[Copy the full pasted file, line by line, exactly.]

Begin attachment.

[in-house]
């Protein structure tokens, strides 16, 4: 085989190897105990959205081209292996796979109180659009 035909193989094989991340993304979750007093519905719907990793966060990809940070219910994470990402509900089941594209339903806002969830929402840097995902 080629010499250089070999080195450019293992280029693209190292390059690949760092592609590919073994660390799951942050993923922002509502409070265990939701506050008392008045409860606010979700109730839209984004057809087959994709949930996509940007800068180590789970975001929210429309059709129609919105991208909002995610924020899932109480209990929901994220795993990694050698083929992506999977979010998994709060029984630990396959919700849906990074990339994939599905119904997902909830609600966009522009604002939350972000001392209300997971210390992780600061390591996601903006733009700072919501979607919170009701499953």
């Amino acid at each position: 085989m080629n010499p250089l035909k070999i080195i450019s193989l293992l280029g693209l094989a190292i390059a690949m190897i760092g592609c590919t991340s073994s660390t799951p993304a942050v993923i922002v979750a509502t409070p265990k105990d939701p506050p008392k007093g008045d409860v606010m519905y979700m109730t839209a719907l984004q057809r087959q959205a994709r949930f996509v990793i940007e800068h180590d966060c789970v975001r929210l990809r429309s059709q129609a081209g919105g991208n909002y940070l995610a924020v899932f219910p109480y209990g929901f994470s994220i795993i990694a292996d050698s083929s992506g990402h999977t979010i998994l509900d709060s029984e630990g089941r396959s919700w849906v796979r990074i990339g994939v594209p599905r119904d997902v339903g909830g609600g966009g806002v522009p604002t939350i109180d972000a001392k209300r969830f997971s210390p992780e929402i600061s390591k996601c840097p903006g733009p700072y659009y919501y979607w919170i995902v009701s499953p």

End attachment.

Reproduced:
[in-house]
């Protein structure tokens, strides 16, 4: 085989190897105990959205081209292996796979109180659009 035909193989094989991340993304979750007093519905719907990793966060990809940070219910994470990402509900089941594209339903806002969830929402840097995902 080629010499250089070999080195450019293992280029693209190292390059690949760092592609590919073994660390799951942050993923922002509502409070265990939701506050008392008045409860606010979700109730839209984004057809087959994709949930996509940007800068180590789970975001929210429309059709129609919105991208909002995610924020899932109480209990929901994220795993990694050698083929992506999977979010998994709060029984630990396959919700849906990074990339994939599905119904997902909830609600966009522009604002939350972000001392209300997971210390992780600061390591996601903006733009700072919501979607919170009701499953």
């Amino acid at each position: 085989m080629n010499p250089l035909k070999i080195i450019s193989l293992l280029g693209l094989a190292i390059a690949m190897i760092g592609c590919t991340s073994s660390t799951p993304a942050v993923i922002v979750a509502t409070p265990k105990d939701p506050p008392k007093g008045d409860v606010m519905y979700m109730t839209a719907l984004q057809r087959q959205a994709r949930f996509v990793i940007e800068h180590d966060c789970v975001r929210l990809r429309s059709q129609a081209g919105g991208n909002y940070l995610a924020v899932f219910p109480y209990g929901f994470s994220i795993i990694a292996d050698s083929s992506g990402h999977t979010i998994l509900d709060s029984e630990g089941r396959s919700w849906v796979r990074i990339g994939v594209p599905r119904d997902v339903g909830g609600g966009g806002v522009p604002t939350i109180d972000a001392k209300r969830f997971s210390p992780e929402i600061s390591k996601c840097p903006g733009p700072y659009y919501y979607w919170i995902v009701s499953p």